Boeing terminated the proposed joint venture between Boeing and Embraer to design, build, and sell commercial airliners worldwide. Boeing had previously agreed to purchase an 80% stake in Embraer’s commercial aircraft division. Ernest Arvai of the AirInsight group wonders,

Over the weekend, Boeing terminated its agreement with Embraer to acquire the E2 series of commercial jets. Embraer has protested this termination, but this transaction appears now to be like Humpty Dumpty and is unlikely to be put together again. The proposed deal had several potential advantages for each side. Embraer would have obtained the marketing clout of Boeing and the opportunity for the E2 family to be considered in multiple-aircraft deals with Boeing. Boeing would have obtained the excellence in engineering at Embraer, who has introduced 14 new models in 14 years, with a track record for being on-time and on-budget. But in the end, the impact on the aviation market from the coronavirus resulted in market valuation that made the original proposed transaction mispriced.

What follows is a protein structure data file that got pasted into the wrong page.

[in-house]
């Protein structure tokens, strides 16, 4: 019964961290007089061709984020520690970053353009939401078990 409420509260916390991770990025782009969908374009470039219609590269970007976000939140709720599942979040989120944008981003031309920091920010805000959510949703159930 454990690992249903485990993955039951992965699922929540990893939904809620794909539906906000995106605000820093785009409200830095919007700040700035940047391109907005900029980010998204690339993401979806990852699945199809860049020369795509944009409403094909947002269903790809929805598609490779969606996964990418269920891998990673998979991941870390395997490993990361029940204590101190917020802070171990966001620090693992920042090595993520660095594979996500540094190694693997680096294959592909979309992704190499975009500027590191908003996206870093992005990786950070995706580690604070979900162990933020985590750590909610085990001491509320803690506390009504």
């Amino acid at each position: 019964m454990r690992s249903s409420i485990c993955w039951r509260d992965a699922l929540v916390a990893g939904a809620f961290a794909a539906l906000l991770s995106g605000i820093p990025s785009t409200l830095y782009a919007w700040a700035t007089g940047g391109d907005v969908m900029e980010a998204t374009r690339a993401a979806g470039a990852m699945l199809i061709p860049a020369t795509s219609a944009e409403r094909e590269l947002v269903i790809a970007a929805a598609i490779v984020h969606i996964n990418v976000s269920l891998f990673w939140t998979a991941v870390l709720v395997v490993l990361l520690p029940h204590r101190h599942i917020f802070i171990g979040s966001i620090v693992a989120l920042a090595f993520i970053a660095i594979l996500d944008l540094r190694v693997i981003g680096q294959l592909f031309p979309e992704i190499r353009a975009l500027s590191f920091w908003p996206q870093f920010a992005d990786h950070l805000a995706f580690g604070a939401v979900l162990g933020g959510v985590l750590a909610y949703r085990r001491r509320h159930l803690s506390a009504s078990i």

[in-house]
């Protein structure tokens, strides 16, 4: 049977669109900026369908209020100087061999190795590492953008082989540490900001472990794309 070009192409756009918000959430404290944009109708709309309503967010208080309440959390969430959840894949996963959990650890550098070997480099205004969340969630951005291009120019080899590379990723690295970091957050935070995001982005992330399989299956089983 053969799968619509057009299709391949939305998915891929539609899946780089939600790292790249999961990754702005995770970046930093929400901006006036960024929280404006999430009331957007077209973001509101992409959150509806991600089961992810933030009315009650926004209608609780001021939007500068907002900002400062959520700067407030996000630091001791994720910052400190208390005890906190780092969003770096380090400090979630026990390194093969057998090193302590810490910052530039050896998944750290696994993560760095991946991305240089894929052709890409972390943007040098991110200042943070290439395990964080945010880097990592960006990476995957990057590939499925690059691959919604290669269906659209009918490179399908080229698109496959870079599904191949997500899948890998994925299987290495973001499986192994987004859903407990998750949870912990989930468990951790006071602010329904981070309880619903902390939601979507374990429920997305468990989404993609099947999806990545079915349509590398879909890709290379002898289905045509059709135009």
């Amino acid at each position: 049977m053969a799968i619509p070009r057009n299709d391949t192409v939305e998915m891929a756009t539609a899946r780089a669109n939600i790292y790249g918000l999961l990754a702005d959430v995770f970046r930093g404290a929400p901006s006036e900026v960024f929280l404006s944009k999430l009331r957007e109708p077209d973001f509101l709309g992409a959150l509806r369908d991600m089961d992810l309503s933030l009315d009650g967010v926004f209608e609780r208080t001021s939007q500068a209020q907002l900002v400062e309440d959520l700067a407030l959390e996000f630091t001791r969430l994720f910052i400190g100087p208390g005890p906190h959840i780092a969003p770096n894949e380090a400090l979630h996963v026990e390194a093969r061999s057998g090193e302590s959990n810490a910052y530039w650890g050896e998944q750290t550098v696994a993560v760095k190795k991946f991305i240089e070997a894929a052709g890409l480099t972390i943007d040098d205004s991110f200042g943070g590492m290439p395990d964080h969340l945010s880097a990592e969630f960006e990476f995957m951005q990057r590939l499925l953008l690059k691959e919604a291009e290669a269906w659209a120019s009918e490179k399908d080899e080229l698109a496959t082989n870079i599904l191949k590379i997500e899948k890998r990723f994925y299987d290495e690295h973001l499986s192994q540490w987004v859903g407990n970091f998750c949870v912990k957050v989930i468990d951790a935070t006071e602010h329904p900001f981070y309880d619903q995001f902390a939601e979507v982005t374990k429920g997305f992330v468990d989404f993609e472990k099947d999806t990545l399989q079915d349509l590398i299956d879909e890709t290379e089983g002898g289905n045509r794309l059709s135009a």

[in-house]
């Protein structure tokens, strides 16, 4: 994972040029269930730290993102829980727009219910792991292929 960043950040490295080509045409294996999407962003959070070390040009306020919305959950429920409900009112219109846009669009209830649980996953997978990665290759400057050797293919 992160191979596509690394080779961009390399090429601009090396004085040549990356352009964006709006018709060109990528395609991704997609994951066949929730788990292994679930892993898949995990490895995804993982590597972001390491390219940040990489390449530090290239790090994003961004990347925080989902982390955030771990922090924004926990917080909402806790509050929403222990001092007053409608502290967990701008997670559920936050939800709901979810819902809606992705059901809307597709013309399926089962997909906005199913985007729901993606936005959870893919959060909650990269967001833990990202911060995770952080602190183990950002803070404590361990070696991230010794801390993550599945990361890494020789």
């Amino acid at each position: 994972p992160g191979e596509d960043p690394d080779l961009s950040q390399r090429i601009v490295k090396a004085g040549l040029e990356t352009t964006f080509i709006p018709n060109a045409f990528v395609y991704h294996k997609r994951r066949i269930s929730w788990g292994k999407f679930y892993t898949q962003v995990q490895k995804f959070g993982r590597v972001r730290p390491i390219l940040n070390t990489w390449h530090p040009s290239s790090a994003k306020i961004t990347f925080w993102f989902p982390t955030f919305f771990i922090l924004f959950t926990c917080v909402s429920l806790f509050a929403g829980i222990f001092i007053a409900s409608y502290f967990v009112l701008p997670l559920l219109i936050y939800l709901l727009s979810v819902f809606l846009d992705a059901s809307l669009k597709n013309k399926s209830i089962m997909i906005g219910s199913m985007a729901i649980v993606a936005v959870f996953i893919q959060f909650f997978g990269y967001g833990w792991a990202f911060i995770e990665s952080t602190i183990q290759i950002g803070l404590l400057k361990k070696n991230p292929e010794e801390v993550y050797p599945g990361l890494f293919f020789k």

Scott Hamilton, managing editor of Leeham News and Analysis, calls this a crushing blow to Embraer,

When the JV was announced in 2019, the advantages for Boeing were:

  • Access to EMB engineers at a time when Boeing’s are aging and ready to retire.
  • Access to much lower cost base in Brazil.
  • KC-390 program.
  • Revenue from EMB Commercial services.
  • E2 program, though this is tangential.

The advantages for Embraer were:

  • Access to Boeing’s vast customer base, marketing power, balance sheet (again, pre-virus) and capital markets.
  • Access to work on new airplane programs: NMA (at the time,) Future Small Airplanes (single aisle, either to compete with A220 or larger.)
  • Work for its engineers.
  • A future beyond the struggling E2 and beyond the fanciful turboprop concept.
  • A future for Embraer Commercial Airplanes, which in LNA’s view was increasingly risky.

Airfinance Journal has reported that “Boeing must pay Embraer a termination fee of $100m for the early termination of the venture. Embraer incurred $34.8m in costs associated with the carve out or separation of its commercial aviation business in the third quarter of 2019.”

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